Monday, July 12, 2010

Beekeepers of the Heartland

Beekeepers gather in local, state, and regional groups to share the latest findings of research into honey bee health and the craft and business of beekeeping. Rita and I joined three hundred interested beekeepers in Cookeville, Tennessee for the Heartland Apicultural Society’s annual conference. All attending this regional meeting are fully aware of the stresses that honey bees are facing and listened intently to presentations involving various areas of honey bee health. The same conditions continue to challenge beekeepers across the Heartland of America: parasitic mites, viruses, Nosema disease, American and European foulbrood, honey bee nutrition, and the effects of chemicals in the bee hive and in the environment. Viruses vectored by Varroa mites, the new strain of Nosema disease, and chemical residues in the beeswax honeycomb combine to make for a deadly combination. Those attending sessions involving honey bee pest management learned that small hive beetles gain control and can easily overwhelm the bee colony when there are several generations of beetles existing in the hive at the same time. We learned that Varroa mites have developed a resistance to each of the legal miticides, and that they have even developed resistance to unlabeled treatments as well. This year’s serious incident of honey bee poisoning in Indiana was caused by insecticide-treated corn seed which contaminated dandelion pollen. Maryland’s apiary inspector brought Klinker the Labrador, a dog trained to detect American foulbrood.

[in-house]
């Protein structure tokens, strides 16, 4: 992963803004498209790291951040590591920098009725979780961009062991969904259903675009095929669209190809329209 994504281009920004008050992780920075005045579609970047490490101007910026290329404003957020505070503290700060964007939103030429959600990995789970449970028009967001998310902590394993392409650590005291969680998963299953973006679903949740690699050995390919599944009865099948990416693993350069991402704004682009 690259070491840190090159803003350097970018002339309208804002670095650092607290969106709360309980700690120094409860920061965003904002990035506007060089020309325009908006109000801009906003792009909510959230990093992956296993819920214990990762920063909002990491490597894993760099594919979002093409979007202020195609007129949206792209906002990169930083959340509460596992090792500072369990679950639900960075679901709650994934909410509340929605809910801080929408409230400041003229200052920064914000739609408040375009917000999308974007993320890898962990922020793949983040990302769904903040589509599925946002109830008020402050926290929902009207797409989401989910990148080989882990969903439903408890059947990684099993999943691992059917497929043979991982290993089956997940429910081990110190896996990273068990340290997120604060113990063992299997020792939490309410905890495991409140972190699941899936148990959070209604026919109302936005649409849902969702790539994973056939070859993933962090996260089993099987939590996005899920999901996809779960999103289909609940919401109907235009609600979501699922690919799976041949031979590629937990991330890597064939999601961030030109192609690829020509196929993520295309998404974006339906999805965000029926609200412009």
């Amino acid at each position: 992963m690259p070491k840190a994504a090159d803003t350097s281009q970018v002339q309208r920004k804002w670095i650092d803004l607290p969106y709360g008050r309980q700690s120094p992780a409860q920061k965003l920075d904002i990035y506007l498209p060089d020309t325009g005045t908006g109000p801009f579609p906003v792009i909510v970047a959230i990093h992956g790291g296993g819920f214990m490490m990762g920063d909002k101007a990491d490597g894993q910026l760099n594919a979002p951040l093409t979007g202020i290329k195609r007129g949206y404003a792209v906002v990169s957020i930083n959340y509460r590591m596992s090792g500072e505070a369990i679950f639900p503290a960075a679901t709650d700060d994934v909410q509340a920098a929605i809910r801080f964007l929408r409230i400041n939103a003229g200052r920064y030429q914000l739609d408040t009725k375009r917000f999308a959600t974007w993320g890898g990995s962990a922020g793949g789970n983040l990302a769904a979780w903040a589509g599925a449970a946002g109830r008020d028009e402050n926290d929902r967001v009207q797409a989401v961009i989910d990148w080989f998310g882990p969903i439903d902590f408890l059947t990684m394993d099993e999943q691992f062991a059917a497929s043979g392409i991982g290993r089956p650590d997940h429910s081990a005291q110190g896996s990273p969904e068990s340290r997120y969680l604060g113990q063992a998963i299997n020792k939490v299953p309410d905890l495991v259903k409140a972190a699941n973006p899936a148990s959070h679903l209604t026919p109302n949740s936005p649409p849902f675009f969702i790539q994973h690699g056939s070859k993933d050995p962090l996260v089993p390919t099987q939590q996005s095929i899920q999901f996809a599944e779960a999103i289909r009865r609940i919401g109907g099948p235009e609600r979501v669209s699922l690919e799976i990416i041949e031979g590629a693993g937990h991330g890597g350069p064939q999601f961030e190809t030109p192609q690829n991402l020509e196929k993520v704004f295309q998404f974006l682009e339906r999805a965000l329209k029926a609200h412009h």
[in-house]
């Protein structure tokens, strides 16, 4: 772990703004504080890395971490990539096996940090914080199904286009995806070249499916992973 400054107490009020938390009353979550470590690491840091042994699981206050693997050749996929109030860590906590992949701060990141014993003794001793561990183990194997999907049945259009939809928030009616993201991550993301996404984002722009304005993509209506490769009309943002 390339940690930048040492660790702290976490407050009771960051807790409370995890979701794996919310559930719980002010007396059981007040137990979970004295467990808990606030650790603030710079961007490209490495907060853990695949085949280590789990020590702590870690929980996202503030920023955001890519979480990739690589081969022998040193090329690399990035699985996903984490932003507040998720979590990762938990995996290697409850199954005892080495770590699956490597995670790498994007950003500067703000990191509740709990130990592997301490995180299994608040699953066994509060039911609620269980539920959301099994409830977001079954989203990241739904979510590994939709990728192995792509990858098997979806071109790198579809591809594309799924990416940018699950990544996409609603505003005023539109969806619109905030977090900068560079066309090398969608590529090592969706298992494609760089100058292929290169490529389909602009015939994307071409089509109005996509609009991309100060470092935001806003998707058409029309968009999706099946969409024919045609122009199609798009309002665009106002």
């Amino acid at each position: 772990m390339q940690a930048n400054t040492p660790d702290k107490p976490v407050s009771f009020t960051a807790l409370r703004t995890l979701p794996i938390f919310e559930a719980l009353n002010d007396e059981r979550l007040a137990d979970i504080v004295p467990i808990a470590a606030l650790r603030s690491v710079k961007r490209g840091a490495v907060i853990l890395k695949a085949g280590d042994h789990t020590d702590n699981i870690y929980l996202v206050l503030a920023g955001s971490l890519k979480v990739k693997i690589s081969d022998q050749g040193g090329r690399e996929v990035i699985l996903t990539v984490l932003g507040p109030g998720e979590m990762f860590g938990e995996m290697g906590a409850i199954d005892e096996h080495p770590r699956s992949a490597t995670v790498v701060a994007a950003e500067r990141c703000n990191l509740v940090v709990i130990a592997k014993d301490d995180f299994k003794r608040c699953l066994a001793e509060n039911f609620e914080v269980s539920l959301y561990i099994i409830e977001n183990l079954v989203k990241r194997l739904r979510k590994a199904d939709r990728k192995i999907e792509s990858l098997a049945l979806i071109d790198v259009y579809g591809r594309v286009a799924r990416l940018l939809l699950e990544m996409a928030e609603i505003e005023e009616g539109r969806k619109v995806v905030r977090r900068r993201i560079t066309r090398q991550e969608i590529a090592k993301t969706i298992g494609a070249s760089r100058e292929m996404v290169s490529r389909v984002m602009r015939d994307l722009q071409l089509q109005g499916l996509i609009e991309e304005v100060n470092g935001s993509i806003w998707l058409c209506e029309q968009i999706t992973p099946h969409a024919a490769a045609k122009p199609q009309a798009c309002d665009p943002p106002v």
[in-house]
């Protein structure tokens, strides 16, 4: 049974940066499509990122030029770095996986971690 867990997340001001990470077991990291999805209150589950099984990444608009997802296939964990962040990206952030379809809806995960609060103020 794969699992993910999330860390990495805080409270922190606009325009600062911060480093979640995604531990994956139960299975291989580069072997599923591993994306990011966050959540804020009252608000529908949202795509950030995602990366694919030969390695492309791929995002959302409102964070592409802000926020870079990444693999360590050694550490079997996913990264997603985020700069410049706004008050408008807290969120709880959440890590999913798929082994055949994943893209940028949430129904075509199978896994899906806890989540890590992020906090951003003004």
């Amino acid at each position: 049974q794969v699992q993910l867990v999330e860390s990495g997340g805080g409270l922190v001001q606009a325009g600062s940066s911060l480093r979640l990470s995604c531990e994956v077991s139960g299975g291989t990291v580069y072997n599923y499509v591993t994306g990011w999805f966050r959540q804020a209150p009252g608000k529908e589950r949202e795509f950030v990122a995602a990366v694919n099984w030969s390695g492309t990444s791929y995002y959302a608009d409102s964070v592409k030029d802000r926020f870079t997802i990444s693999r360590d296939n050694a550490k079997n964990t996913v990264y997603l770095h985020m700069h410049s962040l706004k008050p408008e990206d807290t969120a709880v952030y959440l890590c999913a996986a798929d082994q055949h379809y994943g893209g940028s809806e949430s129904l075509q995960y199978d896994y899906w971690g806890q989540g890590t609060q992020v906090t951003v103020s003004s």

Following four years of news stories about Colony Collapse Disorder there seems to be developing an understanding among the public of the important role that honey bees play through pollination service in providing human, animal, and wildlife food. There is also is a developing understanding among beekeepers of the effect of two decades of fighting deadly parasitic mites by using chemical treatments inside the bee hives. In today’s photo a honey bee visits tickseed coreopsis in bloom in the Arkansas Delta. The bee is collecting pollen from coreopsis, like dandelion, a member of the composite family of plants.

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